- Composting Wood Ashes -
Free Fertilizer or Toxic Waste?

As we enter into the depths of winter, I am often asked about the merits of composting wood ashes. I can only assume that this is due to all of the wood stoves and fireplaces that have kicked into high gear in recent months.

composting wood ashes

The questions people ask are varied but they all have one underlying concern - will composting wood ashes harm their compost piles? Actually, I'd bet we need to take this concern one step further and ask, "If I add wood ashes to my compost pile and then use that compost in my gardens, will it harm my plants?" The answer to both questions is the same..."No!" Actually, quite the opposite is true. Wood ashes can be a great addition to compost piles and/or to your garden.

Ash versus Charcoal

Just to clarify, when I use the term "wood ash" in this article, I am referring to the entire remnants of a wood burning fire. In reality, what remains after a typical fire in a wood burning stove or fireplace is both ash and charcoal. Ash is the fine grey substance, whereas charcoal describes the black chunks of material that accompany the ash. Together, I am calling these two substances "wood ashes".

Both ash and charcoal can offer tremendous benefits to your compost and garden soil.

Benefits of Composting Wood Ashes

Phosphorus, Potassium, and Micro-Nutrients

Wood ashes are a source of phosphorus and a great source of potassium. If wood ashes were sold as a fertilizer, the nutrient breakdown would read "0-1-10". That is, 10% potassium and 1% phosphorus. That's not bad for an organic fertilizer, assuming you're in need of potassium in your garden.

During the composting process, these nutrients will be shuttled through, and tied up in, the bodies of your compost microbes. Once your compost is applied to your garden, these nutrients will gradually make their way into your plants via plant-microbe exchanges.

By composting wood ashes, you will also be adding the following micro-nutrients back into your pile - iron, manganese, boron, copper and zinc.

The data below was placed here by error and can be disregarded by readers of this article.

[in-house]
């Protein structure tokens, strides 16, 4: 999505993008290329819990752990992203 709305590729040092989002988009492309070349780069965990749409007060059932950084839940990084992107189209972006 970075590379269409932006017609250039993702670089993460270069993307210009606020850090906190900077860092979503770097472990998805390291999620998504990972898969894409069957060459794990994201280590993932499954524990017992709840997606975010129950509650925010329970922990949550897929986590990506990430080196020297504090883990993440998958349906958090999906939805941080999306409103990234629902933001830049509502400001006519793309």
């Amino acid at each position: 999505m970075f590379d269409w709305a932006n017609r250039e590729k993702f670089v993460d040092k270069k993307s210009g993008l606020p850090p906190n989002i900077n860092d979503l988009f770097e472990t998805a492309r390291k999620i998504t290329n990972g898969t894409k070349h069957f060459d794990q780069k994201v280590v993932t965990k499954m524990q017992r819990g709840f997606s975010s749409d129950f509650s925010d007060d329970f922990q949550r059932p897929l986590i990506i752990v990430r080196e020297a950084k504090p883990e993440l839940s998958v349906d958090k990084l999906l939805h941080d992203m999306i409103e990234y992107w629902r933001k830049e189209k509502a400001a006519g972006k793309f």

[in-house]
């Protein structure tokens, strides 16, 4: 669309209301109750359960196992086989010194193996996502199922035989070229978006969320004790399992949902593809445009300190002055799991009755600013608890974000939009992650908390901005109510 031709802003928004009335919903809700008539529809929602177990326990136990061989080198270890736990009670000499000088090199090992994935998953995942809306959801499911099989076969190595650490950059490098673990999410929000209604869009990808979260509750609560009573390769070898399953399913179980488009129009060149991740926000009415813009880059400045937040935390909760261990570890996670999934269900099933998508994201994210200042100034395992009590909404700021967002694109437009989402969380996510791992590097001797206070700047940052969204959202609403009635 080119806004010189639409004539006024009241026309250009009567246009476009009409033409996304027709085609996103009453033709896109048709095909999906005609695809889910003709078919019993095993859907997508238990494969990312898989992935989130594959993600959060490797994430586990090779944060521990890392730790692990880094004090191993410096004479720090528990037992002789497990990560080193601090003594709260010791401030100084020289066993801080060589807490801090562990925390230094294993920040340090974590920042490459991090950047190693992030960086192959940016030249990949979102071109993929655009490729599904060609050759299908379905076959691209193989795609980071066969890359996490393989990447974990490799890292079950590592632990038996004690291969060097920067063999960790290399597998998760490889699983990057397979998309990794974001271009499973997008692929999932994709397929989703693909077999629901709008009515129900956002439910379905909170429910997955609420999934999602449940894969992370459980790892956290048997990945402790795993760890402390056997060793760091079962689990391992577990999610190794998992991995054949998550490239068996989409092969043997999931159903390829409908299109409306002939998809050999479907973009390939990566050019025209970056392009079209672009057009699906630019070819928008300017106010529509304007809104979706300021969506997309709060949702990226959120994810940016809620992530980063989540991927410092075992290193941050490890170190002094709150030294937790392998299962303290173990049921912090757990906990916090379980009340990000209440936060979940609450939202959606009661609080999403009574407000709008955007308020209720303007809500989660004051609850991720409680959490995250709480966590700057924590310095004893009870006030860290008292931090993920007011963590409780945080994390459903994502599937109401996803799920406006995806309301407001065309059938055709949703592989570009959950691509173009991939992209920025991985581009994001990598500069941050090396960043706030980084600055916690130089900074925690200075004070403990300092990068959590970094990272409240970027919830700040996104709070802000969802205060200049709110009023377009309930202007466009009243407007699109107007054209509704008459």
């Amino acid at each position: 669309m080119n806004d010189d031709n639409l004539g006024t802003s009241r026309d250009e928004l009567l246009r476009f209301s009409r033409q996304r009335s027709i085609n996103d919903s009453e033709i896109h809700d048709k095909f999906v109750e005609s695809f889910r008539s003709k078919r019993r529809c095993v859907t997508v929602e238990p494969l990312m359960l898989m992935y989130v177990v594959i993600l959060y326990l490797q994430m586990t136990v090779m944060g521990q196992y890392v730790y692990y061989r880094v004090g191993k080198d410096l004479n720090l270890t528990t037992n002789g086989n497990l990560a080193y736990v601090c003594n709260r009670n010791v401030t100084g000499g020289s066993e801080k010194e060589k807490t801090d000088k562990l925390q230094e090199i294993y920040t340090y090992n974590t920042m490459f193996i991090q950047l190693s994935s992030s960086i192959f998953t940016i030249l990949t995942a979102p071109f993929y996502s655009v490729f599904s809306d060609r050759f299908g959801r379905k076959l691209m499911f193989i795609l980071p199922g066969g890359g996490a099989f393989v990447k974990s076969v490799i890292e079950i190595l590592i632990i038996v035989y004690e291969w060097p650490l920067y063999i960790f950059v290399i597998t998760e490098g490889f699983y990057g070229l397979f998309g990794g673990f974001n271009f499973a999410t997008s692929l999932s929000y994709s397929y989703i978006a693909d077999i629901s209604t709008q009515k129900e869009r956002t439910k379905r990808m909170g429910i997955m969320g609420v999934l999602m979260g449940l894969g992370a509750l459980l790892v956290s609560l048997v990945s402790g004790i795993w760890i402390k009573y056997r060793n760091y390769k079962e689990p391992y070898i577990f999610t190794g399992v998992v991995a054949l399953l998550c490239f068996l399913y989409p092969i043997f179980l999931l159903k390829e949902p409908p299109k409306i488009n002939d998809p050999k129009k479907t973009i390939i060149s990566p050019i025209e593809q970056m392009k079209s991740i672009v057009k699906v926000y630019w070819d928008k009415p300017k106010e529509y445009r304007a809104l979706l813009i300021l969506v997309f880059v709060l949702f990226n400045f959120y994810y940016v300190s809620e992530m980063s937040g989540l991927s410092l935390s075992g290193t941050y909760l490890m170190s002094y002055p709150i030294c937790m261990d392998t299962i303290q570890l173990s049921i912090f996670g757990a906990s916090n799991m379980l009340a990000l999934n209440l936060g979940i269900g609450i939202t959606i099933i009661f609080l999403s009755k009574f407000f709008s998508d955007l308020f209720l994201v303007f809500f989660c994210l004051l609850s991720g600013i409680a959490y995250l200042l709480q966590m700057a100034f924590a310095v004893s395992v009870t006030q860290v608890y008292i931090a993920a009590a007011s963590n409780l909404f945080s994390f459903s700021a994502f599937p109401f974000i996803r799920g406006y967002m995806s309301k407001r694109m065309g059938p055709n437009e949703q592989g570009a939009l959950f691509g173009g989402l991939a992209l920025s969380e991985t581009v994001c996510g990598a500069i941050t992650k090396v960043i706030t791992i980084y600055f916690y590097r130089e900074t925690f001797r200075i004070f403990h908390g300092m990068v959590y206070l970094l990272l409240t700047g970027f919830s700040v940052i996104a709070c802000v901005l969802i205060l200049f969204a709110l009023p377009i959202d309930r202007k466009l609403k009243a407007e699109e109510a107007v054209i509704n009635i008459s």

Nutrient-Holding Capacity

The charcoal component of wood ash is a great addition to your compost pile for several reasons, both of which have to do with its porosity. Similar to clay, charcoal has a huge surface area.

"Just 1 gram of activated charcoal has a surface area in excess of 500 m2 (about one tenth the size of a football field)1.

This increased surface area introduces a large amount of oxygen into your pile, which your microbes love. The second is that it helps to adsorb (not absorb) nutrients in your compost pile and prevent them from leeching out.

This adsorbing characteristic of charcoal is one of the main reasons it is used in the medical community to treat alcohol poisoning. The alcohol attaches to the charcoal molecules, preventing further absorption into the bloodstream and gets shuttled out of the body.

Increasing pH

compost ashes

Whether you're composting with wood ashes or using them directly in your garden, they tend to increase pH levels. Wood ashes are 25% calcium carbonate, which makes them quite alkaline (pH greater than 7.0) by nature. Calcium is a VERY critical nutrient to your composting and gardening success.

If your soils are quite acidic, the addition of wood ash is very beneficial. If you're composting a lot of vegetable wastes (quite acidic), you'll benefit from the alkalizing effects of ash. However, if your soils are already alkaline, which mine are in Ontario, using an excessive amount of wood ash in my compost or garden can be detrimental.

This is one reason to avoid using wood ashes in excess. If you swing your pH to far in one direction, it will lock up specific nutrients in your soil, which is not what we want. This is one reason I always recommend regular soil testing.

Note - Ideal soil pH is slightly acidic.

Avoid Doing this with Wood Ashes

1. Avoid using wood ashes in excess - they can contain trace amounts of heavy metals, however, the harmful effects of such metals can be mitigated by ensuring a healthy microbial population in your soils. Just avoid using ashes in excess.

2. Do not use wood ashes to fertilize acid-loving plants (e.g. blueberries).

3. Avoid spreading wood ashes around newly planted seedlings or seeds.

4. If you're not composting wood ashes before applying them to your garden, try mixing the ashes with some soil. Do this prior to applying them to your garden. Wood ashes can be quite caustic when combined with water, so pre-mixing them with soil before applying can reduce many mishaps.




All in all, as I sit in my basement with my back to my big ol' wood burning stove, I have to give thanks, not only for the heat, comfort, and sounds that it generates, but also for the wonderful free compost and garden additive it produces.

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Want to learn other uses for charcoal in your garden? Check out what our other Tribe members are recommending.

Sources

1 - http://en.wikipedia.org/wiki/Activated_carbon